Solving the Geographic Challenges of NICU Infant Care Coordination: Matthew’s Story
Ask any mom or family member who’s been through the experience, and they’ll tell you there’s nothing “normal” about a NICU stay, regardless of how long it lasts, or the relative health of their infant. Even when care is provided by dedicated staff at the best hospitals, the emotional roller coaster ride endures for the entire NICU length-of-stay, which can average 20+ days.
Helping both families and providers during this time (and enabling payers to provide additional benefits and expertise to support them), is critical to reducing overall system costs and ensuring each infant has the best possible chance for a healthy outcome.
Imagine then, the exponential impact of a multi-month NICU stay, in a hospital far from home. That’s the story of baby Matthew and his mom, Angela.
Matthew was born in the month of July at 25 weeks gestation (less than 37 weeks is considered premature) and discharged from the hospital in November. Such infants are at high risk for a variety of medical conditions that require specialized care and monitoring well beyond the inpatient stay. A successful transition home requires a team effort, and the most important person on that team is the parent or other caregiver. In this case, Angela worked closely with her ProgenyHealth Nurse Case Manager (CM), Christine, receiving the customized support she needed to understand and overcome the long-term challenges faced by her baby.
Matthew’s medical concerns included issues related to prematurity, respiratory distress, reflux and feeding immaturity, tongue and speech development issues, and physical developmental delays. To have the best opportunity for a healthy outcome, Matthew needed follow-up care from specialists at prescribed times after his discharge from the hospital.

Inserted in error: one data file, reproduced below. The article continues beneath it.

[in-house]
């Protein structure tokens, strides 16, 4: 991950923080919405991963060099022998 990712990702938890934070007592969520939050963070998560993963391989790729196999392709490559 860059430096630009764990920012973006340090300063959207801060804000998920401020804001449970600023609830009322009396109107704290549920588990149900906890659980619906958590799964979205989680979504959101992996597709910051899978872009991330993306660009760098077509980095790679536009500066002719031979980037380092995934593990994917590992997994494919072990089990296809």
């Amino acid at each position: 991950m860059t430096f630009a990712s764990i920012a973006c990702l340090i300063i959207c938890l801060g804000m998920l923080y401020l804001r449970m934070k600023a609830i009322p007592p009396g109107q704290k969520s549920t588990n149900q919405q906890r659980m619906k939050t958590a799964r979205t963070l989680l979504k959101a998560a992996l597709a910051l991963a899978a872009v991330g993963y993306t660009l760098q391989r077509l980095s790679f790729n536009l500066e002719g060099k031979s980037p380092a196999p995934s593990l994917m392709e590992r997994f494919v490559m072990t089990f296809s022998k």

Often, such premature infants are seen at a Neonatal Follow-up Clinic to address these medical conditions or other developmental challenges that require special attention. Our CM found such a clinic close to the family’s home that could address Matthew’s specific needs and then helped Angela set up his appointments.
Additionally, Christine placed a referral to Early Intervention, which allowed for in-home support from physical, occupational, and speech therapists. She also provided Angela with important points to bring up in his routine pediatric visits and secured local referrals for the crucial pulmonary and GI specialists he needed to see.
To-date, ProgenyHealth’s CM has communicated with Angela over a dozen times, listening to her questions and concerns, and providing her with the information she needs to advocate effectively on his behalf. So much so, that Angela still eagerly shares her story with impressed physician office staff and her fellow moms.
She states that, “Every time we go to an appointment, I tell people about ProgenyHealth because they’re usually fascinated with how we got to where we are. That’s because I’m very persistent, I’ve been to a lot of appointments, and a lot of specialists. I know every detail inside and out, and I know things a lot of people wouldn’t know.”
In this case, as in many rural areas across the country, the geographic distance between the birth hospital and local providers was a potential impediment to care coordination. But the proactive intervention of Angela’s health plan made a real difference — empowering her as Matthew’s caregiver and helping make a positive health outcome much more likely.
To summarize in Angela’s words, “To me, ProgenyHealth is a vital resource that I’m grateful our insurance provides. If you can get behind these kids when they’re very tiny and still developing, it can make a significant difference in their overall outcomes. And that’s going to cost less in the long run. Everybody has a vested interest in providing this for families that have medically needy children.”
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Madeline Szabo is Senior Vice President of Clinical Operations at ProgenyHealth